In this matter, all three defendants played a separate role in the assaults and murder at issue, and the evidentiary facts and the law applicable to each defendant were substantially the same.[6] Merely because three defendants are tried together is not cause for a severance.[7] Appellant does not attempt to explain how the fact that all three co-defendants were jointly tried caused the jury to be confused, and after reviewing the record, we can discern no evidence of jury confusion, either. Similarly, the record reveals no likelihood that evidence introduced against one defendant was improperly considered against a co-defendant. Furthermore, the fact that both co-defendants gave testimony that implicated appellant in the victim's murder, standing alone, is not sufficient reason to grant a severance.[8] Both co-defendants were subject to cross examination by appellant's counsel, and their testimony would have been admissible even if appellant had been tried separately.[9] Finally, appellant does not attempt to explain how the antagonistic defenses of his co-defendants prejudiced his rights of due process. This Court has previously held that unless there is a showing of resulting prejudice, antagonistic defenses do not automatically require a severance.[10] Having reviewed the record in its entirety, we find no indication that the opposing defenses in this matter caused harm to appellant. Therefore, we conclude that the trial court did not err in denying appellant's motion to sever.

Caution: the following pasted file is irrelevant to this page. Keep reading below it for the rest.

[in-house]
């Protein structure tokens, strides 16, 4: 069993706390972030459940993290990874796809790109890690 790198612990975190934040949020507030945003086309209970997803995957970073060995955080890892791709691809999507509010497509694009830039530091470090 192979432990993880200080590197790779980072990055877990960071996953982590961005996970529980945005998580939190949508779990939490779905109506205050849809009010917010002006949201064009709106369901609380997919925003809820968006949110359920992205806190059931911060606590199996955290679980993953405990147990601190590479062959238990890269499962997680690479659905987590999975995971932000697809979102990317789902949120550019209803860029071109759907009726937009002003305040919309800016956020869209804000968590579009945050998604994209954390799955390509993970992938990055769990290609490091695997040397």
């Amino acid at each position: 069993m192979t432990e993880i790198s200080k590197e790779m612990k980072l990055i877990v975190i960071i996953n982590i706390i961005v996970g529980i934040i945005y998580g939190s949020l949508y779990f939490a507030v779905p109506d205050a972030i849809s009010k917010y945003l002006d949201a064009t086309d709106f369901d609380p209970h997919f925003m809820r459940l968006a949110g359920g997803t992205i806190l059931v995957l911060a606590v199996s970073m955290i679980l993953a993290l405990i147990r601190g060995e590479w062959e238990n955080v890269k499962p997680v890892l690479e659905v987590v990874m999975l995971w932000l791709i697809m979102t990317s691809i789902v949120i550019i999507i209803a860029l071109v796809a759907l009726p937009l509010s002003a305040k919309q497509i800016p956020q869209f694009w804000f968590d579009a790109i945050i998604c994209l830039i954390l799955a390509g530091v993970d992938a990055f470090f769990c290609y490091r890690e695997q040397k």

3. Appellant has not shown that he received ineffective assistance from counsel at trial. Appellant does not allege specific instances of counsel error, but rather makes a general claim that counsel's performance prejudiced his defense. We do note, however, that at his new trial hearing, appellant argued that counsel failed to move for a mistrial when he should have, failed to move the trial court to redact his co-defendants' statements to remove references to appellant, and failed to properly object to statements of appellant's co-defendants. At his new trial hearing, appellant introduced no evidence in support of these allegations, he merely raised them in argument. "`In the absence of testimony to the contrary, counsel's actions are presumed [to have been] strategic.'"[11]

On appeal, appellant has made no attempt to show how he was prejudiced by these alleged instances of ineffectiveness, other than to show that he was convicted at trial. Having reviewed the record in its entirety, we can discern no indication of such prejudice, either. An appellant's failure to show both that counsel's performance was deficient and that, but for that deficiency, the result of the proceedings would have different is fatal to an ineffectiveness claim.[12] Because appellant has failed to establish that he suffered any harm as a result of the alleged ineffective assistance of his trial counsel, this claim is rejected as meritless.[13]

Judgment affirmed.

All the Justices concur.